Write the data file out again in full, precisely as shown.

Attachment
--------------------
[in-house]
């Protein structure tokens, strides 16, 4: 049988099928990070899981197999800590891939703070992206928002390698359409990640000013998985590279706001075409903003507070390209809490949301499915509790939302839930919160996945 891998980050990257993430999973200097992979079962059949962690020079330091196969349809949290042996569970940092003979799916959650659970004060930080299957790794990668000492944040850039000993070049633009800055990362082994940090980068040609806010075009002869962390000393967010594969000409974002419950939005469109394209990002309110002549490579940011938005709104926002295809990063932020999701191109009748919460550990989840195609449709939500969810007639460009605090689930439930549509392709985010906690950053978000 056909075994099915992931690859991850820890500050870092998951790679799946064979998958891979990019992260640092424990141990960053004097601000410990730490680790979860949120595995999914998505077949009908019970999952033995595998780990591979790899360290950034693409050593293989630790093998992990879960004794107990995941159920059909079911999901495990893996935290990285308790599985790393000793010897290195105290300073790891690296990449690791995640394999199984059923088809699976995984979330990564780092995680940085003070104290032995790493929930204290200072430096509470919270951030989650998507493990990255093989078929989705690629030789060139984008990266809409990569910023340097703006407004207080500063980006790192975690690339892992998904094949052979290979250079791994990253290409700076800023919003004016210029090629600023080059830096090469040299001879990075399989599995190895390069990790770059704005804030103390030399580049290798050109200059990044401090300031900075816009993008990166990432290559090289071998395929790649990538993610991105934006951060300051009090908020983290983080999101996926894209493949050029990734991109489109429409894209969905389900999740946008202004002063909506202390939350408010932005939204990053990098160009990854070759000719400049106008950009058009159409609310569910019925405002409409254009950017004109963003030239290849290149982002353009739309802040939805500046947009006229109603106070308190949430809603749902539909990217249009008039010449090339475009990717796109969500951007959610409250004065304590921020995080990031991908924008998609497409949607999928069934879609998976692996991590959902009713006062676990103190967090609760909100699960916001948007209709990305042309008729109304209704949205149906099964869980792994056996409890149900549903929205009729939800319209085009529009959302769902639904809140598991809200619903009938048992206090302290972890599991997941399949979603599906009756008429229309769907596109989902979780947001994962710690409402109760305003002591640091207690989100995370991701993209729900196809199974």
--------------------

[in-house]
């Protein structure tokens, strides 16, 4: 049988099928990070899981197999800590891939703070992206928002390698359409990640000013998985590279706001075409903003507070390209809490949301499915509790939302839930919160996945 891998980050990257993430999973200097992979079962059949962690020079330091196969349809949290042996569970940092003979799916959650659970004060930080299957790794990668000492944040850039000993070049633009800055990362082994940090980068040609806010075009002869962390000393967010594969000409974002419950939005469109394209990002309110002549490579940011938005709104926002295809990063932020999701191109009748919460550990989840195609449709939500969810007639460009605090689930439930549509392709985010906690950053978000 056909075994099915992931690859991850820890500050870092998951790679799946064979998958891979990019992260640092424990141990960053004097601000410990730490680790979860949120595995999914998505077949009908019970999952033995595998780990591979790899360290950034693409050593293989630790093998992990879960004794107990995941159920059909079911999901495990893996935290990285308790599985790393000793010897290195105290300073790891690296990449690791995640394999199984059923088809699976995984979330990564780092995680940085003070104290032995790493929930204290200072430096509470919270951030989650998507493990990255093989078929989705690629030789060139984008990266809409990569910023340097703006407004207080500063980006790192975690690339892992998904094949052979290979250079791994990253290409700076800023919003004016210029090629600023080059830096090469040299001879990075399989599995190895390069990790770059704005804030103390030399580049290798050109200059990044401090300031900075816009993008990166990432290559090289071998395929790649990538993610991105934006951060300051009090908020983290983080999101996926894209493949050029990734991109489109429409894209969905389900999740946008202004002063909506202390939350408010932005939204990053990098160009990854070759000719400049106008950009058009159409609310569910019925405002409409254009950017004109963003030239290849290149982002353009739309802040939805500046947009006229109603106070308190949430809603749902539909990217249009008039010449090339475009990717796109969500951007959610409250004065304590921020995080990031991908924008998609497409949607999928069934879609998976692996991590959902009713006062676990103190967090609760909100699960916001948007209709990305042309008729109304209704949205149906099964869980792994056996409890149900549903929205009729939800319209085009529009959302769902639904809140598991809200619903009938048992206090302290972890599991997941399949979603599906009756008429229309769907596109989902979780947001994962710690409402109760305003002591640091207690989100995370991701993209729900196809199974």